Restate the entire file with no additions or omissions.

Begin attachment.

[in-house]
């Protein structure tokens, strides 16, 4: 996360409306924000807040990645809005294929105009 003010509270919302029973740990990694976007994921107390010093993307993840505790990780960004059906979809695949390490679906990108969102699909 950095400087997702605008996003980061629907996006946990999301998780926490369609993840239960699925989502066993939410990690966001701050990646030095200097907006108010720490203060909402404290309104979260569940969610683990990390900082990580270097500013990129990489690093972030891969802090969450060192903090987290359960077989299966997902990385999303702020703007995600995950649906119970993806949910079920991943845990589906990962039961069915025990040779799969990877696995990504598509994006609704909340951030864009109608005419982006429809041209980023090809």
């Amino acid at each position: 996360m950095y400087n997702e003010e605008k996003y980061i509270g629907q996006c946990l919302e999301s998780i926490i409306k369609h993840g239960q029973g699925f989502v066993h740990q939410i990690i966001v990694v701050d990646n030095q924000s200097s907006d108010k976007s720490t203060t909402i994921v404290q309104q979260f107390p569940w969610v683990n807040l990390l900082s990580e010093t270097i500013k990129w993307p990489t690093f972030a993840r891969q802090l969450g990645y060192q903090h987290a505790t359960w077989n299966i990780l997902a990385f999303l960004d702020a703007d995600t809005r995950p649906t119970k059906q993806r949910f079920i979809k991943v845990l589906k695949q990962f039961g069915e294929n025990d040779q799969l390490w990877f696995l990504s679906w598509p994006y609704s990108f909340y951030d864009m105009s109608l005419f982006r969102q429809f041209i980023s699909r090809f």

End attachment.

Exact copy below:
[in-house]
């Protein structure tokens, strides 16, 4: 996360409306924000807040990645809005294929105009 003010509270919302029973740990990694976007994921107390010093993307993840505790990780960004059906979809695949390490679906990108969102699909 950095400087997702605008996003980061629907996006946990999301998780926490369609993840239960699925989502066993939410990690966001701050990646030095200097907006108010720490203060909402404290309104979260569940969610683990990390900082990580270097500013990129990489690093972030891969802090969450060192903090987290359960077989299966997902990385999303702020703007995600995950649906119970993806949910079920991943845990589906990962039961069915025990040779799969990877696995990504598509994006609704909340951030864009109608005419982006429809041209980023090809």
């Amino acid at each position: 996360m950095y400087n997702e003010e605008k996003y980061i509270g629907q996006c946990l919302e999301s998780i926490i409306k369609h993840g239960q029973g699925f989502v066993h740990q939410i990690i966001v990694v701050d990646n030095q924000s200097s907006d108010k976007s720490t203060t909402i994921v404290q309104q979260f107390p569940w969610v683990n807040l990390l900082s990580e010093t270097i500013k990129w993307p990489t690093f972030a993840r891969q802090l969450g990645y060192q903090h987290a505790t359960w077989n299966i990780l997902a990385f999303l960004d702020a703007d995600t809005r995950p649906t119970k059906q993806r949910f079920i979809k991943v845990l589906k695949q990962f039961g069915e294929n025990d040779q799969l390490w990877f696995l990504s679906w598509p994006y609704s990108f909340y951030d864009m105009s109608l005419f982006r969102q429809f041209i980023s699909r090809f």